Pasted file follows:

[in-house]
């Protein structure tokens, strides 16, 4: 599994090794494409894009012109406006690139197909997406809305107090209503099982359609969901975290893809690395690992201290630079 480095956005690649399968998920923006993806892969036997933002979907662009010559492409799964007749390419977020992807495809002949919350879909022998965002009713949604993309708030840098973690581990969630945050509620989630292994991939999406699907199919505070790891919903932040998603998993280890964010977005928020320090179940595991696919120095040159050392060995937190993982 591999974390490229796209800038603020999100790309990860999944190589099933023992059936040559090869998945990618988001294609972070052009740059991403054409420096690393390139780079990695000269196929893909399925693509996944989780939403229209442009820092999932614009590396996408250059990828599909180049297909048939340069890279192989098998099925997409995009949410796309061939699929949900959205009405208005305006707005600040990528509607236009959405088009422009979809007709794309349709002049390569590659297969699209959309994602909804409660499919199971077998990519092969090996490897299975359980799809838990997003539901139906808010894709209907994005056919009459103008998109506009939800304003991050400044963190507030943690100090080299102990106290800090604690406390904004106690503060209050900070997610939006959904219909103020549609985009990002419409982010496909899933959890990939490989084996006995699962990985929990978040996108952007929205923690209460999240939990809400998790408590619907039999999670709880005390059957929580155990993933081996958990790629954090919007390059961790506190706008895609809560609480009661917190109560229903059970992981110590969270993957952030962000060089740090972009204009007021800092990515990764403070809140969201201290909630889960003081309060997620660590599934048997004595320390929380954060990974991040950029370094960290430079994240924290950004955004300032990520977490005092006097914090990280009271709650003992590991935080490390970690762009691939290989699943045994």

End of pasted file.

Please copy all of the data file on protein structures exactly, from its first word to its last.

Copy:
[in-house]
């Protein structure tokens, strides 16, 4: 599994090794494409894009012109406006690139197909997406809305107090209503099982359609969901975290893809690395690992201290630079 480095956005690649399968998920923006993806892969036997933002979907662009010559492409799964007749390419977020992807495809002949919350879909022998965002009713949604993309708030840098973690581990969630945050509620989630292994991939999406699907199919505070790891919903932040998603998993280890964010977005928020320090179940595991696919120095040159050392060995937190993982 591999974390490229796209800038603020999100790309990860999944190589099933023992059936040559090869998945990618988001294609972070052009740059991403054409420096690393390139780079990695000269196929893909399925693509996944989780939403229209442009820092999932614009590396996408250059990828599909180049297909048939340069890279192989098998099925997409995009949410796309061939699929949900959205009405208005305006707005600040990528509607236009959405088009422009979809007709794309349709002049390569590659297969699209959309994602909804409660499919199971077998990519092969090996490897299975359980799809838990997003539901139906808010894709209907994005056919009459103008998109506009939800304003991050400044963190507030943690100090080299102990106290800090604690406390904004106690503060209050900070997610939006959904219909103020549609985009990002419409982010496909899933959890990939490989084996006995699962990985929990978040996108952007929205923690209460999240939990809400998790408590619907039999999670709880005390059957929580155990993933081996958990790629954090919007390059961790506190706008895609809560609480009661917190109560229903059970992981110590969270993957952030962000060089740090972009204009007021800092990515990764403070809140969201201290909630889960003081309060997620660590599934048997004595320390929380954060990974991040950029370094960290430079994240924290950004955004300032990520977490005092006097914090990280009271709650003992590991935080490390970690762009691939290989699943045994």